At the very moment that Americans are becoming more aware and upset with disparities in income, wealth and corporate influence, Illinois Governor Quinn has signed a tax break benefiting the state’s large corporations. In particular, this bill benefits CME of Chicago, which had threatened to leave the State if they did not get their way.
The announcement on the signing of this bill came late in the day on Friday, December 16, 2011. A late- in-the-day-Friday announcement is typically a sign that the there is no desire to publicize the action to the general public. On the other hand, SB 400, which is a companion bill to the corporate tax cut bill, was not signed. The most probable reason is that the Governor is waiting for a more opportune moment to sign the companion bill, so that it will receive plenty of press attention.
Sears and the Chicagoland Chamber of Commerce have already made press releases praising the Governor for signing the corporate tax break bill. As of this moment, the general public has not responded to the Governor’s action. The bill had been previously sold as a method of keeping jobs in Illinois, which was being denounced as a “business unfriendly” state.
The truth is that prior to the enacting of this bill, Illinois ranked 23rd nationally for state tax burdens on business. That places the state about in the middle – neither exceptionally high, nor lower than average.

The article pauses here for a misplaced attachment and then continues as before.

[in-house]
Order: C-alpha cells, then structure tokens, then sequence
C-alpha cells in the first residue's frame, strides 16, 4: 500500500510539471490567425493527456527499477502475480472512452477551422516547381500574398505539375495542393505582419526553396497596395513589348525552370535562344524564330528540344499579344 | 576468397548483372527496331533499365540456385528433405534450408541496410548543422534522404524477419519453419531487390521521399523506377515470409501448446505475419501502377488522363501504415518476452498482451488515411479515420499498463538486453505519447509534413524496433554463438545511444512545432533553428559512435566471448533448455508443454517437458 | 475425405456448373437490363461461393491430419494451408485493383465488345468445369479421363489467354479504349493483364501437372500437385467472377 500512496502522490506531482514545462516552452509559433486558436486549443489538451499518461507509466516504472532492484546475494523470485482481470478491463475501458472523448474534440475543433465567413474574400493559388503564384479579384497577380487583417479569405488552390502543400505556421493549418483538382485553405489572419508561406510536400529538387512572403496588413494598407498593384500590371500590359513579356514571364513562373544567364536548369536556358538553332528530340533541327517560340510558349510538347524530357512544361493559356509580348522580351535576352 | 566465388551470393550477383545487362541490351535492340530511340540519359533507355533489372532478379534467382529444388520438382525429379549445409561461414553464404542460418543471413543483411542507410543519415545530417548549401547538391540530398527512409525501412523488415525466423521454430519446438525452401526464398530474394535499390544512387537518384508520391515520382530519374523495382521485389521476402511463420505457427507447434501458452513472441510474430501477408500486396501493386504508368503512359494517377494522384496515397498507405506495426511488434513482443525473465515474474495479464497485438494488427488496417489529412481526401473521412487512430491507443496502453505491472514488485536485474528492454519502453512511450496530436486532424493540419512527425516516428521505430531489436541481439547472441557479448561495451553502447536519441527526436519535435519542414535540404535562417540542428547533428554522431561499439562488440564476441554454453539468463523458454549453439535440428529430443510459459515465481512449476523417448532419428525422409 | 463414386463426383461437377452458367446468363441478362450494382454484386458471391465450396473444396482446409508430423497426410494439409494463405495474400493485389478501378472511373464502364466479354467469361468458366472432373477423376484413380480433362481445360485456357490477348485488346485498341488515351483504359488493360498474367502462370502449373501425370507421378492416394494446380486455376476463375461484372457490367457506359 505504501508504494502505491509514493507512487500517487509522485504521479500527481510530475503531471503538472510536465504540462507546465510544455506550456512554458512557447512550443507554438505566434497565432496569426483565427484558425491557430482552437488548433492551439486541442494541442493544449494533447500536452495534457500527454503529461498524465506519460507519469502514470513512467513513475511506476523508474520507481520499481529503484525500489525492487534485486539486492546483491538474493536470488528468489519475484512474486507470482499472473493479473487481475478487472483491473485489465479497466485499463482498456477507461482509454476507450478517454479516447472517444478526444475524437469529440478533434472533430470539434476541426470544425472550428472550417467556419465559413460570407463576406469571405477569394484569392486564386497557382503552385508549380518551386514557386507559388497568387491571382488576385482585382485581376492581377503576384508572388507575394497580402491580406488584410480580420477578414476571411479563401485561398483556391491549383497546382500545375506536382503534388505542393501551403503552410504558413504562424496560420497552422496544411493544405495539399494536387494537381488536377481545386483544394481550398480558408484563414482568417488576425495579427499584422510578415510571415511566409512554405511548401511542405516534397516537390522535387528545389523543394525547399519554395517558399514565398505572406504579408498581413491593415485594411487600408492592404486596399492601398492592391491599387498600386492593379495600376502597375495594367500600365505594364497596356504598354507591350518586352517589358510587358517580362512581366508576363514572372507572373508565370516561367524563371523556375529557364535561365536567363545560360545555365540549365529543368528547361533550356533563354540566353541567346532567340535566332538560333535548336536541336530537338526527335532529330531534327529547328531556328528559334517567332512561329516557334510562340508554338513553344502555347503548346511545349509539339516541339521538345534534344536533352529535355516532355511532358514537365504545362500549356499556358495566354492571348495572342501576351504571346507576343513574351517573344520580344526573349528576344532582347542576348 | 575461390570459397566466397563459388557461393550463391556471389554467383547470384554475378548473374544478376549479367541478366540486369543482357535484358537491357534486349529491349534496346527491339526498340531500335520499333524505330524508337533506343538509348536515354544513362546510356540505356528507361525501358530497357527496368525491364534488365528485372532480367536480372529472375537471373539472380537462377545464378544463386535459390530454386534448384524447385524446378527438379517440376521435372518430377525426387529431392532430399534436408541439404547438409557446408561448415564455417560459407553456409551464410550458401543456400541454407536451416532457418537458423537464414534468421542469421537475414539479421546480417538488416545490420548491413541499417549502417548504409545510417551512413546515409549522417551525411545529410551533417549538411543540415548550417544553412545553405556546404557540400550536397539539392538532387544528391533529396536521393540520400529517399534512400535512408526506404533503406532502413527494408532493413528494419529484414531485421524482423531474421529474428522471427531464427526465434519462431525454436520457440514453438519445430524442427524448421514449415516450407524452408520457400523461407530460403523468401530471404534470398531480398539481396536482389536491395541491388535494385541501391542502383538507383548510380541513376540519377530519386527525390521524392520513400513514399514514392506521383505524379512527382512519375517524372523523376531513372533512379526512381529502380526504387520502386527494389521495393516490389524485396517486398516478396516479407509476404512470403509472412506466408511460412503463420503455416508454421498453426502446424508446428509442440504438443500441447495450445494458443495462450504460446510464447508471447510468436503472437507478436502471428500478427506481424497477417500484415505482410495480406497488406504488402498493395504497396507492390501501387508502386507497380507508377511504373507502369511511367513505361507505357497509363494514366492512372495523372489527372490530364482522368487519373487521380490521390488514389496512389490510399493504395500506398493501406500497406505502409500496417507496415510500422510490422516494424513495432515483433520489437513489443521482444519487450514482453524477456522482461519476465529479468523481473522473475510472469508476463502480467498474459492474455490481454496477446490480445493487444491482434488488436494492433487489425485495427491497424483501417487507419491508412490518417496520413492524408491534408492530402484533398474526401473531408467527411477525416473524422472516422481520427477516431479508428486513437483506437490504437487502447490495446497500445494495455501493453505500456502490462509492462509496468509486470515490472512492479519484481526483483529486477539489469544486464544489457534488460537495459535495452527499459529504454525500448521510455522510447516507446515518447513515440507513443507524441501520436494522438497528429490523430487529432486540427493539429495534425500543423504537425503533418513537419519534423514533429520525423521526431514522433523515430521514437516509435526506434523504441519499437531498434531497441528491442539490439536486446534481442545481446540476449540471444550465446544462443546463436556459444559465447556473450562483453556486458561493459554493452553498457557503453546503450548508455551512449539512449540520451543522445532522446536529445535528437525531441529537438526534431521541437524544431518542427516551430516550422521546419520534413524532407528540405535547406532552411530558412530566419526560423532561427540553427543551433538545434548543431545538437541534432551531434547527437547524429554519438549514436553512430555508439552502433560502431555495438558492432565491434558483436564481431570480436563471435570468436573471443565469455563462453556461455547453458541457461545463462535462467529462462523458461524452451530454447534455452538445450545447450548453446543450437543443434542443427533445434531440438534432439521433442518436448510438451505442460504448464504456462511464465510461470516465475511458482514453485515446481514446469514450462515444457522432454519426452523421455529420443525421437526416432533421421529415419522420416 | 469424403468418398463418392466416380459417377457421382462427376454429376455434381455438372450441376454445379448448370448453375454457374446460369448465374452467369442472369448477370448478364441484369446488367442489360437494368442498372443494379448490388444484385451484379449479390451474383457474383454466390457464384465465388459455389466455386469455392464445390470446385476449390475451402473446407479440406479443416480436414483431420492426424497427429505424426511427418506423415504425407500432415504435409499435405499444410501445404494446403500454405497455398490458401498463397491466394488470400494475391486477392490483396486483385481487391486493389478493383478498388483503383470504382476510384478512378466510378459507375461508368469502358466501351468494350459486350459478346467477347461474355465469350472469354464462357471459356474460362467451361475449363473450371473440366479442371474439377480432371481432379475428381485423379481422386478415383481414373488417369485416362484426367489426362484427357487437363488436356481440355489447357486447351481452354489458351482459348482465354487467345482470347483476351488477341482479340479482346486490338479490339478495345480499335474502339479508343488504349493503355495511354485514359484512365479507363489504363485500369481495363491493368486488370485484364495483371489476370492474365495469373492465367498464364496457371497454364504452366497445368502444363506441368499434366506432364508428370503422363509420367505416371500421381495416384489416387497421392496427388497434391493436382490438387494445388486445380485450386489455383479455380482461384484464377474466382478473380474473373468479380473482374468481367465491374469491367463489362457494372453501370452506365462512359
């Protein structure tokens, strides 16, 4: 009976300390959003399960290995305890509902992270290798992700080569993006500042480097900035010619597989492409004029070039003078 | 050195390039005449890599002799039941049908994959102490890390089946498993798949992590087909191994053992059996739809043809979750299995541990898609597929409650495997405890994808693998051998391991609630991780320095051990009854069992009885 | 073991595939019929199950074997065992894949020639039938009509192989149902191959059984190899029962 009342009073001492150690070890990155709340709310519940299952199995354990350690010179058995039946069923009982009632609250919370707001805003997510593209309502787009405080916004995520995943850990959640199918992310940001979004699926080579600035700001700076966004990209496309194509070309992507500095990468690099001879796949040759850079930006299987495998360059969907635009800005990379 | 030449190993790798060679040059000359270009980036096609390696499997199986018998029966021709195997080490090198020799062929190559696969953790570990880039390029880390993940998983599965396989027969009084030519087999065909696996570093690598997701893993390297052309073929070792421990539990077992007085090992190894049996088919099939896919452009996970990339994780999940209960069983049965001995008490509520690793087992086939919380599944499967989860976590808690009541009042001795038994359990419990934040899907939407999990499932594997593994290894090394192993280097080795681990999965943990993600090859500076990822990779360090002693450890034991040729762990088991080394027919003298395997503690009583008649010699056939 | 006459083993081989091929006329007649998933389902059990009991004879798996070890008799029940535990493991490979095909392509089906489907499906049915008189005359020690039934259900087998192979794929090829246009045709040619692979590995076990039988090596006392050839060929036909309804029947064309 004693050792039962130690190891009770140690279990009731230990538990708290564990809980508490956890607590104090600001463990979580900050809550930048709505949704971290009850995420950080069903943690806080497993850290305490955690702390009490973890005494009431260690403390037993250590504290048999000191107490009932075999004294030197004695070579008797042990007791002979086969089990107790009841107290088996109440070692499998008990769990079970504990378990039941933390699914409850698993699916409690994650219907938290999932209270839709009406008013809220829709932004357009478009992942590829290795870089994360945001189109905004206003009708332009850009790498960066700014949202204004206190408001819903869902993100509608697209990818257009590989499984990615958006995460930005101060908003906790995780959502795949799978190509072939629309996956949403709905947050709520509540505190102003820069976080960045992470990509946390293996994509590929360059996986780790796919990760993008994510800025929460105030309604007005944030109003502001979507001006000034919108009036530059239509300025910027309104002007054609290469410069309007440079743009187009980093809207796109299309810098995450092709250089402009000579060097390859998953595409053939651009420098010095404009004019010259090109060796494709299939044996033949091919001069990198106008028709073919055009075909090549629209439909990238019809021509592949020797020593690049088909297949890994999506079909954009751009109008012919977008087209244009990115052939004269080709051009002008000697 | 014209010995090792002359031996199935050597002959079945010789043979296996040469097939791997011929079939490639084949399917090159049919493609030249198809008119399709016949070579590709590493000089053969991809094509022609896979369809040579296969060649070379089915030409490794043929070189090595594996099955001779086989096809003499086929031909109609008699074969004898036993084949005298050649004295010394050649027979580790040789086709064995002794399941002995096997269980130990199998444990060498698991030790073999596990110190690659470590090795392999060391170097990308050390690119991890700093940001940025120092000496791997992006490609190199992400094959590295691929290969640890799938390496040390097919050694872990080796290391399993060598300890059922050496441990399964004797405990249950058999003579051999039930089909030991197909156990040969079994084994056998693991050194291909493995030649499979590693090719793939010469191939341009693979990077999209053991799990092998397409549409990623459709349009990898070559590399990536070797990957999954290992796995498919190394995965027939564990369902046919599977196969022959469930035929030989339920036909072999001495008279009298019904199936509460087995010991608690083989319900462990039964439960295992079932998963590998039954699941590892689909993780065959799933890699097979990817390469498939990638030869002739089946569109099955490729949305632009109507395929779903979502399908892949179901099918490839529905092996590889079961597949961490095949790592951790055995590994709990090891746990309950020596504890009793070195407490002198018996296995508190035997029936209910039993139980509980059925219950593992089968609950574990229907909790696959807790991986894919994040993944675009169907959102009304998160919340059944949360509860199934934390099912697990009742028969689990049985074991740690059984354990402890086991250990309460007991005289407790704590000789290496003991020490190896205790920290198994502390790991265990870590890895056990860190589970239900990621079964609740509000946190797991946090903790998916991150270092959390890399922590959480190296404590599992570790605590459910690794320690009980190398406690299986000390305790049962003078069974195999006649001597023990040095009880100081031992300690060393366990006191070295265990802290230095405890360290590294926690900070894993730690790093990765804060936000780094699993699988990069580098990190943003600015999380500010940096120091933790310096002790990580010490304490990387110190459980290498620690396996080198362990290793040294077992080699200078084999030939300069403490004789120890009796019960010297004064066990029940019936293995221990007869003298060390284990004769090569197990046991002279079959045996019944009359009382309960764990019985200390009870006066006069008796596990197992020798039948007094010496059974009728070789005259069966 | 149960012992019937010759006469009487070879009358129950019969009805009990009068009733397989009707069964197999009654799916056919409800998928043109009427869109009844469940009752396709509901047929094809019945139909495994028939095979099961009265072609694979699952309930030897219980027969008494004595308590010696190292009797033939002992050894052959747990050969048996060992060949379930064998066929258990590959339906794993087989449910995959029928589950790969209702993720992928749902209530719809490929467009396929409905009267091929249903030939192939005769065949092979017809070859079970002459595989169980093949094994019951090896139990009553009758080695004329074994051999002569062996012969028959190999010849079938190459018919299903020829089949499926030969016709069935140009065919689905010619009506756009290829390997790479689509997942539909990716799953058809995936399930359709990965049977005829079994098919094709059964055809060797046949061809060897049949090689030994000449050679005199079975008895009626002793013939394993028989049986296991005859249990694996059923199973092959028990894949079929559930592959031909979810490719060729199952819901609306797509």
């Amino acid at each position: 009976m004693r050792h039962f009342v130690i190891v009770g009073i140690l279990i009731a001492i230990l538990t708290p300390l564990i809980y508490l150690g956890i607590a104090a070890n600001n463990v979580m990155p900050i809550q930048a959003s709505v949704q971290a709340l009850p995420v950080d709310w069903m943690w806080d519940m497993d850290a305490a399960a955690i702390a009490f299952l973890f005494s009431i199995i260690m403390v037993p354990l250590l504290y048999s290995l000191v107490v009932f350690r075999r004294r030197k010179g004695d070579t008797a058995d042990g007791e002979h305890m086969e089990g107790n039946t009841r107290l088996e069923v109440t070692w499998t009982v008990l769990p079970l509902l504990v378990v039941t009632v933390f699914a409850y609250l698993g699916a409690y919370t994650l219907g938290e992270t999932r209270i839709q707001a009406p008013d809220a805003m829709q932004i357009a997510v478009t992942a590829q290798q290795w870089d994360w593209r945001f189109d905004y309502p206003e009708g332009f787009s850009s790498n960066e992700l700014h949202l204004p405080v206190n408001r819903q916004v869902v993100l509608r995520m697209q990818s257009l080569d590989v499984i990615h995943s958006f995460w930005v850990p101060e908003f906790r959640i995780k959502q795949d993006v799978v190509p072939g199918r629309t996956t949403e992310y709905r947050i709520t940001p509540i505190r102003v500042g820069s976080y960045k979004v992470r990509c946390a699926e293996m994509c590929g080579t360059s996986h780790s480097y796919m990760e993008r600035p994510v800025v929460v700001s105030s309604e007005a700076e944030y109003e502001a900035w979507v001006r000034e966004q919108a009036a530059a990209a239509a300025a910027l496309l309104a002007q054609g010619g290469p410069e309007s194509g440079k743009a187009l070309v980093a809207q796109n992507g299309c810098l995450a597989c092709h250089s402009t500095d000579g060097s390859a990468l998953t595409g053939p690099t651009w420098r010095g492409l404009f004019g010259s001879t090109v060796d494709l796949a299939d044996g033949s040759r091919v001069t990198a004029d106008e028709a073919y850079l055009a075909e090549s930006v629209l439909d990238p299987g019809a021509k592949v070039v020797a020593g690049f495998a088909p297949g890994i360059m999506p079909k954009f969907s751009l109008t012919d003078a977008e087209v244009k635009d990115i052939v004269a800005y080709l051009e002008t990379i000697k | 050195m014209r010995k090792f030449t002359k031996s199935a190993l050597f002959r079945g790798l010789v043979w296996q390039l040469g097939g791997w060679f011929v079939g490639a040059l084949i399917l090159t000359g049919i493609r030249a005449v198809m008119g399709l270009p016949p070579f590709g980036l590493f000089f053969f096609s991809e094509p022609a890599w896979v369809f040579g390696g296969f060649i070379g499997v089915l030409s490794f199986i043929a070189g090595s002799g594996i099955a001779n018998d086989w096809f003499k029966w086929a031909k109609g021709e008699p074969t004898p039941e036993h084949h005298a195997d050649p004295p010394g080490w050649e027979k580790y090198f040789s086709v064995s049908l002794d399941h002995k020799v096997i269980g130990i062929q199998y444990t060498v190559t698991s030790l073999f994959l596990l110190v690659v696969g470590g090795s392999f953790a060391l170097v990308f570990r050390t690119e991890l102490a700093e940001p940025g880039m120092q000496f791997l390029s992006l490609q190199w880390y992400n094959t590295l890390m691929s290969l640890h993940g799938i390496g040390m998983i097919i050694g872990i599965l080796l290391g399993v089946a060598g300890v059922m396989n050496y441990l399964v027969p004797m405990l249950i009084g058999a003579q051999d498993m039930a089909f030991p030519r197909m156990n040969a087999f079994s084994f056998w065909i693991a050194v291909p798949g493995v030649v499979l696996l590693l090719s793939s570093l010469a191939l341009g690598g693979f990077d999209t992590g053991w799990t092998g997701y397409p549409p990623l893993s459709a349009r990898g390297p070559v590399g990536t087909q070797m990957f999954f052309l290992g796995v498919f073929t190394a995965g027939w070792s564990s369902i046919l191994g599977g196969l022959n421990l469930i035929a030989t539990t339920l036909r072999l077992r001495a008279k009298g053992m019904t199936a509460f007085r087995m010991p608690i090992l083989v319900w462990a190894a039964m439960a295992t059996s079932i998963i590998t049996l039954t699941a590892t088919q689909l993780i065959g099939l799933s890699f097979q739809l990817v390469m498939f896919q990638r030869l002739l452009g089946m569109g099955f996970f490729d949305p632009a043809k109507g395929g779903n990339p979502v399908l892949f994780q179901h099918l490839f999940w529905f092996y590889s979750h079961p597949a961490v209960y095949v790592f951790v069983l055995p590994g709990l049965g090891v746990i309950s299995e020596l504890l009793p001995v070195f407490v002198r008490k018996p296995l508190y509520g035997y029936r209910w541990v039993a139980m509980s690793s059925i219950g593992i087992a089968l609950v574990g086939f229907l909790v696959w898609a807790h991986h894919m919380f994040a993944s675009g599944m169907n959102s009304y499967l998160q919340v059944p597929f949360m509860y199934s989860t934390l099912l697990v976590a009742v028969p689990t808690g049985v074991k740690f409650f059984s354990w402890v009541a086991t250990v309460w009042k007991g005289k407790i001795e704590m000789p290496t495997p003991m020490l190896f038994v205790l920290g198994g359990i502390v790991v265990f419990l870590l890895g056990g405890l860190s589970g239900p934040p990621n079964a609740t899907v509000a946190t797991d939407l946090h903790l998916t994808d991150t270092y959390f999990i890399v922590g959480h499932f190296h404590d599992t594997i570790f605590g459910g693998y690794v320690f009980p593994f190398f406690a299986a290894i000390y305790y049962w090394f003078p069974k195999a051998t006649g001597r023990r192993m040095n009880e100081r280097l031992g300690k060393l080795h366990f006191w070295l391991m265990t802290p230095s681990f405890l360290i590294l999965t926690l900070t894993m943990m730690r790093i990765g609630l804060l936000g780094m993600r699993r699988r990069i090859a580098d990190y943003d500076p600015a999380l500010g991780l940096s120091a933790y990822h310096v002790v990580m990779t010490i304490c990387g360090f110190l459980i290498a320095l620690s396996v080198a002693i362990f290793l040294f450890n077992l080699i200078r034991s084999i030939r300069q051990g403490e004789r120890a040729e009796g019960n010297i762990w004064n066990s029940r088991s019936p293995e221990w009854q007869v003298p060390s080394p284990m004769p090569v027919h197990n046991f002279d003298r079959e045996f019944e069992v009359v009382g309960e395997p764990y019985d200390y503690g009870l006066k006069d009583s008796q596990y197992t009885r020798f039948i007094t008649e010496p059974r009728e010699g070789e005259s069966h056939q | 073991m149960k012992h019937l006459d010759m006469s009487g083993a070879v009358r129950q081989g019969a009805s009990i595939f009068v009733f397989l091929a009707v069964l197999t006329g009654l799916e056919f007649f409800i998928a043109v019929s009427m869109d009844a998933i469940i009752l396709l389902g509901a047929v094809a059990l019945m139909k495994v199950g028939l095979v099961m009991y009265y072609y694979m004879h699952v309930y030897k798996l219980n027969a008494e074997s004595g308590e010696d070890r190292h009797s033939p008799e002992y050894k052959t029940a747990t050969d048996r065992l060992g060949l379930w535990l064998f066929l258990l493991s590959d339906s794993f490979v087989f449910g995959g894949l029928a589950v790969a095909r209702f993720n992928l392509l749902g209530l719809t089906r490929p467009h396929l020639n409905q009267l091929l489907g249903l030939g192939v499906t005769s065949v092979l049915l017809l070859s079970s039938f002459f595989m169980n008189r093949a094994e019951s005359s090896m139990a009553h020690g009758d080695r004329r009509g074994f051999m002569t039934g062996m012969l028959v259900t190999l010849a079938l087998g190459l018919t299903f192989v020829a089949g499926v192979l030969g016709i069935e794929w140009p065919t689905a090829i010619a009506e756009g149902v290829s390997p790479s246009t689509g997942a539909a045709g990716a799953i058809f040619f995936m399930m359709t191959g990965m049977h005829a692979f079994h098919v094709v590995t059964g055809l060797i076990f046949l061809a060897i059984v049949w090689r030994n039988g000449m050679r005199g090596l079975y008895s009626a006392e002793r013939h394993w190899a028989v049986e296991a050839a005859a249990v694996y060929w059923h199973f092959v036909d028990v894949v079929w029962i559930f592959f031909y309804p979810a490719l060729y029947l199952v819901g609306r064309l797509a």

The push to give big business another favor looks a little like blackmail with business threatening to leave if they did not get their way. In fact, there are large companies in Illinois that pay little or no tax due to loopholes in the law. Baxter International and Integrys Energy Group both paid zero in taxes while earning over $1.7 billion in profits.
There are also corporations in Illinois that are paying state taxes commensurate with what the law calls for. The difference is that some corporations are “fortunate” enough to have industry-specific tax breaks. The difference seems to be that some corporations are large and aggressive enough to threaten legislators and the Governor with relocation from the state if they do not get their way. Baxter has been skillful enough in its economic blackmail that it has received $21 million from the state of Illinois, rather than paying taxes. This at a time when the state has been forced to delay payment of its bills and the Governor regularly proposes laying off large numbers of employees in order to balance the budget. The harm that is done to the state is difficult to calculate, but could be as high as $28 billion in lost revenue from 2008 to 2010.